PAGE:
But that’s the application of a principle derived from these texts and not a reference to anything that the New Testament directly says about the church’s response to transgendered people. And while such applications are a necessary and quite legitimate use of Scripture, again my denominational tradition urges some real caution in the way that we handle such inferences. The founders of my denominational tradition said that without an explicit command or an approved example from the Bible that directly addresses a particular circumstance or concern, our applications of a Biblical principle to those circumstances and concerns must be tentative, modest, and generous and never dogmatic, arrogant or authoritarian.  The best wisdom of my spiritual tradition for me this evening would probably be to just sit down and shut up.  And there’s something to be said for this approach.

We all have a real propensity to say too much too fast. Qoheleth” – the name of the Preacher of the book of Ecclesiastes in the Hebrew Bible said that there’s a time “to keep silence,” and that there is “a time to speak” (3:7).   In the Christian Scriptures this became the counsel of the book of James to be “quick to hear, slow to speak and slow to anger” (1:19).  Just about a year ago Father Bryan Massingale, a Roman Catholic priest, was a part of a conversation like this we are having here this evening about the place of transgendered people in the life of his church, and he said –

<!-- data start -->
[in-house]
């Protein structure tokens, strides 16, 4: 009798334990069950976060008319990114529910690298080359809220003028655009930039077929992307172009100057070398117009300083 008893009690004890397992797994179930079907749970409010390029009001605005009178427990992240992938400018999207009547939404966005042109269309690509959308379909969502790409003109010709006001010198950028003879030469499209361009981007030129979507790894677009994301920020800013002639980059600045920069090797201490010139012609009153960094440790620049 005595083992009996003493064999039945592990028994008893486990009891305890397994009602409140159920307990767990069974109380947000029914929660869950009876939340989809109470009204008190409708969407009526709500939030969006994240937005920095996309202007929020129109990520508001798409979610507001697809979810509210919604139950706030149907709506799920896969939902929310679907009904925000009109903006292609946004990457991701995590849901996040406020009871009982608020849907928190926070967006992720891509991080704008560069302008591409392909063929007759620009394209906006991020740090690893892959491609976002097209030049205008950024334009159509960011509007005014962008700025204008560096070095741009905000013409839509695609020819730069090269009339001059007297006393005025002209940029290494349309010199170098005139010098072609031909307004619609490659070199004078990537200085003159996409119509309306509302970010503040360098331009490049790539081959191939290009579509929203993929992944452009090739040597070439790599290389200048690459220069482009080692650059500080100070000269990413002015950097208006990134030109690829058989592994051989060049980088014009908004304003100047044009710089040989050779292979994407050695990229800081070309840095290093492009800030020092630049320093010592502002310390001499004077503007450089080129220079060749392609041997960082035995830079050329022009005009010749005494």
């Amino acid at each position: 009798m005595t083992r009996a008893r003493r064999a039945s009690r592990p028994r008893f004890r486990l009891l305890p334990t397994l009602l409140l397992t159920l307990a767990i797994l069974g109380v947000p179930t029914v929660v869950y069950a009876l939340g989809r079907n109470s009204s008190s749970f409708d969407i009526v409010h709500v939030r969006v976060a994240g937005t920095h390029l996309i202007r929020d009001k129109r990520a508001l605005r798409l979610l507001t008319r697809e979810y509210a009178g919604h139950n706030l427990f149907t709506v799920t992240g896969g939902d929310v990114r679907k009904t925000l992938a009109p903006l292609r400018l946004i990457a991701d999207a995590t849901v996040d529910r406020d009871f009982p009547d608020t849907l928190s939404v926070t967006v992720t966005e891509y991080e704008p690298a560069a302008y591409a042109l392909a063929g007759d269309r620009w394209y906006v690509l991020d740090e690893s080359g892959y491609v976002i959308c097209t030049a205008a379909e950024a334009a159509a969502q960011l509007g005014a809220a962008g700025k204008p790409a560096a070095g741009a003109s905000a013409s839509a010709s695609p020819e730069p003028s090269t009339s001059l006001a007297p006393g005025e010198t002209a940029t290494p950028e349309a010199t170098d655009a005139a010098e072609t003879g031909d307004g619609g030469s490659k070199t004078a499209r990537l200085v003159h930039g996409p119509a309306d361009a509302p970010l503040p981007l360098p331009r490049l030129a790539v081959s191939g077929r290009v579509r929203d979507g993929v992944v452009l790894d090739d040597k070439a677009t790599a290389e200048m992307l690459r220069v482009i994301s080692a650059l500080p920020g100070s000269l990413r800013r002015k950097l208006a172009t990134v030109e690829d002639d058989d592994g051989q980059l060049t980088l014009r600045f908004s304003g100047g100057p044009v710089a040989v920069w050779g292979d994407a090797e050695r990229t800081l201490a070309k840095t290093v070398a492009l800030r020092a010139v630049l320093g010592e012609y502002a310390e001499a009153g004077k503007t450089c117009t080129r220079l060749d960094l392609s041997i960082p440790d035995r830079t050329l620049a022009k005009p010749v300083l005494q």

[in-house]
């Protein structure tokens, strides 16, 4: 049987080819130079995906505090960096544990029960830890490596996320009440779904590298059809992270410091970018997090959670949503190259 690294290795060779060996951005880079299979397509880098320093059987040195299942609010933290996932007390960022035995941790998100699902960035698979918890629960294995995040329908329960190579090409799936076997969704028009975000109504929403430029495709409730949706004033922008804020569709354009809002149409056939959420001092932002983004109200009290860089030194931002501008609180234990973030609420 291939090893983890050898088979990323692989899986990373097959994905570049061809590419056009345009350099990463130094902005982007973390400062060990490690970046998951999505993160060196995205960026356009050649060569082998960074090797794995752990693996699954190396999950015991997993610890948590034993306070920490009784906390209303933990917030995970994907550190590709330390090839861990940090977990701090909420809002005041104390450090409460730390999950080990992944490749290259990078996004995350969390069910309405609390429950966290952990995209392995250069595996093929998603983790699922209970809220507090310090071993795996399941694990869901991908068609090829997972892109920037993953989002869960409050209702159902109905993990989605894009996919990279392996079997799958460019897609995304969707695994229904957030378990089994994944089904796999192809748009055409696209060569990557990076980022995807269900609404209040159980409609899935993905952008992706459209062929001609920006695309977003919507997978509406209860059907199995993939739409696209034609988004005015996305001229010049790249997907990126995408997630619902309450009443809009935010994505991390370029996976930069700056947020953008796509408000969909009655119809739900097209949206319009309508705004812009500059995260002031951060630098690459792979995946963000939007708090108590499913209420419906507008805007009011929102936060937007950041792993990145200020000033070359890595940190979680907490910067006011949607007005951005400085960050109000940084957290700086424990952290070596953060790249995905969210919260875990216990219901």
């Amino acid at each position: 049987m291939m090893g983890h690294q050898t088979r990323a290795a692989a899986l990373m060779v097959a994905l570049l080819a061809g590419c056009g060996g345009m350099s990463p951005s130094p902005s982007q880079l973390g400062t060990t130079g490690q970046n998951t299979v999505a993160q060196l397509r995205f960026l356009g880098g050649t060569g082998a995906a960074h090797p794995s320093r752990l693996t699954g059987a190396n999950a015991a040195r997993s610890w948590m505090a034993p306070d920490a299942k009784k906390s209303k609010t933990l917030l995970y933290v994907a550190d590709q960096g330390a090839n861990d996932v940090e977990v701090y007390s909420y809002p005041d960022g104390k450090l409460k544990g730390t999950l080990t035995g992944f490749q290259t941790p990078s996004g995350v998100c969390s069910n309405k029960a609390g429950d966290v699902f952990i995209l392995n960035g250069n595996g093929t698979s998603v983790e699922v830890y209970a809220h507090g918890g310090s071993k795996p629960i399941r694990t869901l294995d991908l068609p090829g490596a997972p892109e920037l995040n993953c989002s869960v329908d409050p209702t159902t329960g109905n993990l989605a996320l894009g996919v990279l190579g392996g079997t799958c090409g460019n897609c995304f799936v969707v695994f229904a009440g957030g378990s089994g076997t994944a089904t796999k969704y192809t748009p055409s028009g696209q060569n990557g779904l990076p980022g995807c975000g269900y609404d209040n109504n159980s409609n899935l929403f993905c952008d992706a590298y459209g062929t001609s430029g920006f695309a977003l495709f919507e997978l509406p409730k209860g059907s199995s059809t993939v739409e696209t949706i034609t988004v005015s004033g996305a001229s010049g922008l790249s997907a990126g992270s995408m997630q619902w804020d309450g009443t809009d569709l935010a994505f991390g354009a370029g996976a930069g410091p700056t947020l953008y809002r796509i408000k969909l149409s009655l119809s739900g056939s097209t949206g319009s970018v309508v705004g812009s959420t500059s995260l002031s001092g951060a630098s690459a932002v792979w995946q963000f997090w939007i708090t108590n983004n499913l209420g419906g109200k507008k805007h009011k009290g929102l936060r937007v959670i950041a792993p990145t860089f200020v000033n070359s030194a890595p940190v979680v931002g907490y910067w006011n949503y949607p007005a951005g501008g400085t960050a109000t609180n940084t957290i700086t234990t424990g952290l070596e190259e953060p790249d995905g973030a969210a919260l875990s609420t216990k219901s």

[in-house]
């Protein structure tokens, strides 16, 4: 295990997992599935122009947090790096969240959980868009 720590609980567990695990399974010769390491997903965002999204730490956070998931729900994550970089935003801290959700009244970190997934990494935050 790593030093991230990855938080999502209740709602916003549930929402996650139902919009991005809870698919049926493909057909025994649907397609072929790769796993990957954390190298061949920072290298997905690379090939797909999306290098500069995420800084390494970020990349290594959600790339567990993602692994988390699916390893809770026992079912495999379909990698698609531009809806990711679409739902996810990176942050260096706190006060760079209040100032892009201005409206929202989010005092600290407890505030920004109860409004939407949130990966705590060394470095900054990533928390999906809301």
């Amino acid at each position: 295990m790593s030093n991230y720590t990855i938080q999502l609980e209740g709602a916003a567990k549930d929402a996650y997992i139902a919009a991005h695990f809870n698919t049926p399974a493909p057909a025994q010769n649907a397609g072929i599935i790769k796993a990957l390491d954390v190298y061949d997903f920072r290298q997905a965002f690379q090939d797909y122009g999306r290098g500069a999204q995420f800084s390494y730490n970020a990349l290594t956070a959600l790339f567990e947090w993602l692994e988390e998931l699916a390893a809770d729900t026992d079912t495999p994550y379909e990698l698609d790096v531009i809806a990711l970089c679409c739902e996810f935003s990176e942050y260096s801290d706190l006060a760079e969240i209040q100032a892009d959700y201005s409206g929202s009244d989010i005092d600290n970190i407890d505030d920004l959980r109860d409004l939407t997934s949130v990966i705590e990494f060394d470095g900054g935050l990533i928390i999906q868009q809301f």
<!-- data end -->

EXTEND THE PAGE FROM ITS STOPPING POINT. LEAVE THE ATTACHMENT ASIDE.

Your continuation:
There is much that we do not understand about what is technically called ‘gender dysphoria,’ or the lack of congruence between one’s physical body and one’s gender identity. This ignorance leads to fear, and fear is at the root of the controversies in today’s so-called ‘bathroom wars.’ And there lies a major challenge that transgender people endure and that the faith community has to own: the human tendency to be uncomfortable and fearful in the face of what we don’t understand. It’s easier to ridicule and attack individuals we don’t understand than to summon the patience and humility to listen and to learn.

And then Fr. Massingale added –

But despite all that we do not know, this much I do believe: Jesus would be present to, among, and with transgender persons.